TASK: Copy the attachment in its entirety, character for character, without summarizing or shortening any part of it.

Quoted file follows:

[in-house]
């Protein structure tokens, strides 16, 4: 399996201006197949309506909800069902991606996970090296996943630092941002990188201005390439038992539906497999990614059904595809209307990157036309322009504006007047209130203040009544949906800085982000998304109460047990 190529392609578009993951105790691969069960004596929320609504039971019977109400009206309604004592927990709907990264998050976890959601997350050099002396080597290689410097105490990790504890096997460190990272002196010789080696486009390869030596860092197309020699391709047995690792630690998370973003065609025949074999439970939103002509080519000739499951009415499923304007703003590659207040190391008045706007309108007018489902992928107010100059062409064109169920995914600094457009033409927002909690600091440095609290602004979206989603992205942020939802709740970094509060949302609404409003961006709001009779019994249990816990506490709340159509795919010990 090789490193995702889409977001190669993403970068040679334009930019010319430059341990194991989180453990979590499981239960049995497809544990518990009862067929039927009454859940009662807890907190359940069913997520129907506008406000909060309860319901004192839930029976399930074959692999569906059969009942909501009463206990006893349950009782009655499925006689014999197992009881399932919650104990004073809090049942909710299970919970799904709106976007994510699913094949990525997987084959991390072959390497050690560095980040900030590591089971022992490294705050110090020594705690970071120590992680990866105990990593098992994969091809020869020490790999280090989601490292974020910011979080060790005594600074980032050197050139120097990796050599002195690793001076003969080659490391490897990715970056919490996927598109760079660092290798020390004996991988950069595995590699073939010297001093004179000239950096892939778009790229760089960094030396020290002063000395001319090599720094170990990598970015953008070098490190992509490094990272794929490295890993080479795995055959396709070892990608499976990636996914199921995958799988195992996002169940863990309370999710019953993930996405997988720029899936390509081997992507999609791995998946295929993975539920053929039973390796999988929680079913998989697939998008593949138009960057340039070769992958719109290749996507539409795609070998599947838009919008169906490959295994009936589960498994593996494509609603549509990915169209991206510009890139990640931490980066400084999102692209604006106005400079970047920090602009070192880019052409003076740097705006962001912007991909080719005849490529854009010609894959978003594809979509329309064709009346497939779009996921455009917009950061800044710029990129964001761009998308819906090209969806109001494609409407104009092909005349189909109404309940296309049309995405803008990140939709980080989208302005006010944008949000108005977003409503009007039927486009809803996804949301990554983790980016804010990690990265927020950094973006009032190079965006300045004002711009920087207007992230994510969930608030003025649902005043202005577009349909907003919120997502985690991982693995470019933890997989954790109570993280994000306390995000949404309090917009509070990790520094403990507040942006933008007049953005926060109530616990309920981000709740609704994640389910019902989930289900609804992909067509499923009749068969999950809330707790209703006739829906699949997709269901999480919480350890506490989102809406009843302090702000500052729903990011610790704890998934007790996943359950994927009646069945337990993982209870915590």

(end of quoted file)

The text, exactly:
[in-house]
């Protein structure tokens, strides 16, 4: 399996201006197949309506909800069902991606996970090296996943630092941002990188201005390439038992539906497999990614059904595809209307990157036309322009504006007047209130203040009544949906800085982000998304109460047990 190529392609578009993951105790691969069960004596929320609504039971019977109400009206309604004592927990709907990264998050976890959601997350050099002396080597290689410097105490990790504890096997460190990272002196010789080696486009390869030596860092197309020699391709047995690792630690998370973003065609025949074999439970939103002509080519000739499951009415499923304007703003590659207040190391008045706007309108007018489902992928107010100059062409064109169920995914600094457009033409927002909690600091440095609290602004979206989603992205942020939802709740970094509060949302609404409003961006709001009779019994249990816990506490709340159509795919010990 090789490193995702889409977001190669993403970068040679334009930019010319430059341990194991989180453990979590499981239960049995497809544990518990009862067929039927009454859940009662807890907190359940069913997520129907506008406000909060309860319901004192839930029976399930074959692999569906059969009942909501009463206990006893349950009782009655499925006689014999197992009881399932919650104990004073809090049942909710299970919970799904709106976007994510699913094949990525997987084959991390072959390497050690560095980040900030590591089971022992490294705050110090020594705690970071120590992680990866105990990593098992994969091809020869020490790999280090989601490292974020910011979080060790005594600074980032050197050139120097990796050599002195690793001076003969080659490391490897990715970056919490996927598109760079660092290798020390004996991988950069595995590699073939010297001093004179000239950096892939778009790229760089960094030396020290002063000395001319090599720094170990990598970015953008070098490190992509490094990272794929490295890993080479795995055959396709070892990608499976990636996914199921995958799988195992996002169940863990309370999710019953993930996405997988720029899936390509081997992507999609791995998946295929993975539920053929039973390796999988929680079913998989697939998008593949138009960057340039070769992958719109290749996507539409795609070998599947838009919008169906490959295994009936589960498994593996494509609603549509990915169209991206510009890139990640931490980066400084999102692209604006106005400079970047920090602009070192880019052409003076740097705006962001912007991909080719005849490529854009010609894959978003594809979509329309064709009346497939779009996921455009917009950061800044710029990129964001761009998308819906090209969806109001494609409407104009092909005349189909109404309940296309049309995405803008990140939709980080989208302005006010944008949000108005977003409503009007039927486009809803996804949301990554983790980016804010990690990265927020950094973006009032190079965006300045004002711009920087207007992230994510969930608030003025649902005043202005577009349909907003919120997502985690991982693995470019933890997989954790109570993280994000306390995000949404309090917009509070990790520094403990507040942006933008007049953005926060109530616990309920981000709740609704994640389910019902989930289900609804992909067509499923009749068969999950809330707790209703006739829906699949997709269901999480919480350890506490989102809406009843302090702000500052729903990011610790704890998934007790996943359950994927009646069945337990993982209870915590």